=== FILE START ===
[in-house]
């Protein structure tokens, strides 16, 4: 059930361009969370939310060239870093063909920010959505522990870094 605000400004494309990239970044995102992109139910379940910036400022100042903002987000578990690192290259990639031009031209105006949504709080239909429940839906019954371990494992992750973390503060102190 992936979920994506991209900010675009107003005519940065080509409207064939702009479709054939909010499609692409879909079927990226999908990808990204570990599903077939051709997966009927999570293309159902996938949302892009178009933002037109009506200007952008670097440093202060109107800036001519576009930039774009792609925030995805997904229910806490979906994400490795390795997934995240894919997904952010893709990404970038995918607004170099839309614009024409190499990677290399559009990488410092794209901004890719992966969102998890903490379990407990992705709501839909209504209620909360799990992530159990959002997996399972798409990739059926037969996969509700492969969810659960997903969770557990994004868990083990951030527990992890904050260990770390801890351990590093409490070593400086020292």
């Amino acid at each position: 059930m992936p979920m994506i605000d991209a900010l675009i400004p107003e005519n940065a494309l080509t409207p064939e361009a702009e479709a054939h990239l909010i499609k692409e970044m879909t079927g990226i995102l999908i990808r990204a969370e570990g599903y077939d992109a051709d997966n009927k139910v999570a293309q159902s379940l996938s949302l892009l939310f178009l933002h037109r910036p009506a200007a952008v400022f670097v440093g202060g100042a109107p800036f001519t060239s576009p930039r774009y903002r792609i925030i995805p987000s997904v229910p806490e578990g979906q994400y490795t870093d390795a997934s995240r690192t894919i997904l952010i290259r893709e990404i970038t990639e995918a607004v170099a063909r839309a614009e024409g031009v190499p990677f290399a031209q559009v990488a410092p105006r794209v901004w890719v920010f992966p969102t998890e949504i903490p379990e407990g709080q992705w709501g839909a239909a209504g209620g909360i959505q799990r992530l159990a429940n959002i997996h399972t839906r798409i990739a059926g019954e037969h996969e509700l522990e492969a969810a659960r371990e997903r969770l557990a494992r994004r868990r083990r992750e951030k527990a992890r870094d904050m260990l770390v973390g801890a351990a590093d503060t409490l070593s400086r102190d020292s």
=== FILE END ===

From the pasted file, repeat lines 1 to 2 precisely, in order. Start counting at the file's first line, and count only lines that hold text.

[in-house]
């Protein structure tokens, strides 16, 4: 059930361009969370939310060239870093063909920010959505522990870094 605000400004494309990239970044995102992109139910379940910036400022100042903002987000578990690192290259990639031009031209105006949504709080239909429940839906019954371990494992992750973390503060102190 992936979920994506991209900010675009107003005519940065080509409207064939702009479709054939909010499609692409879909079927990226999908990808990204570990599903077939051709997966009927999570293309159902996938949302892009178009933002037109009506200007952008670097440093202060109107800036001519576009930039774009792609925030995805997904229910806490979906994400490795390795997934995240894919997904952010893709990404970038995918607004170099839309614009024409190499990677290399559009990488410092794209901004890719992966969102998890903490379990407990992705709501839909209504209620909360799990992530159990959002997996399972798409990739059926037969996969509700492969969810659960997903969770557990994004868990083990951030527990992890904050260990770390801890351990590093409490070593400086020292």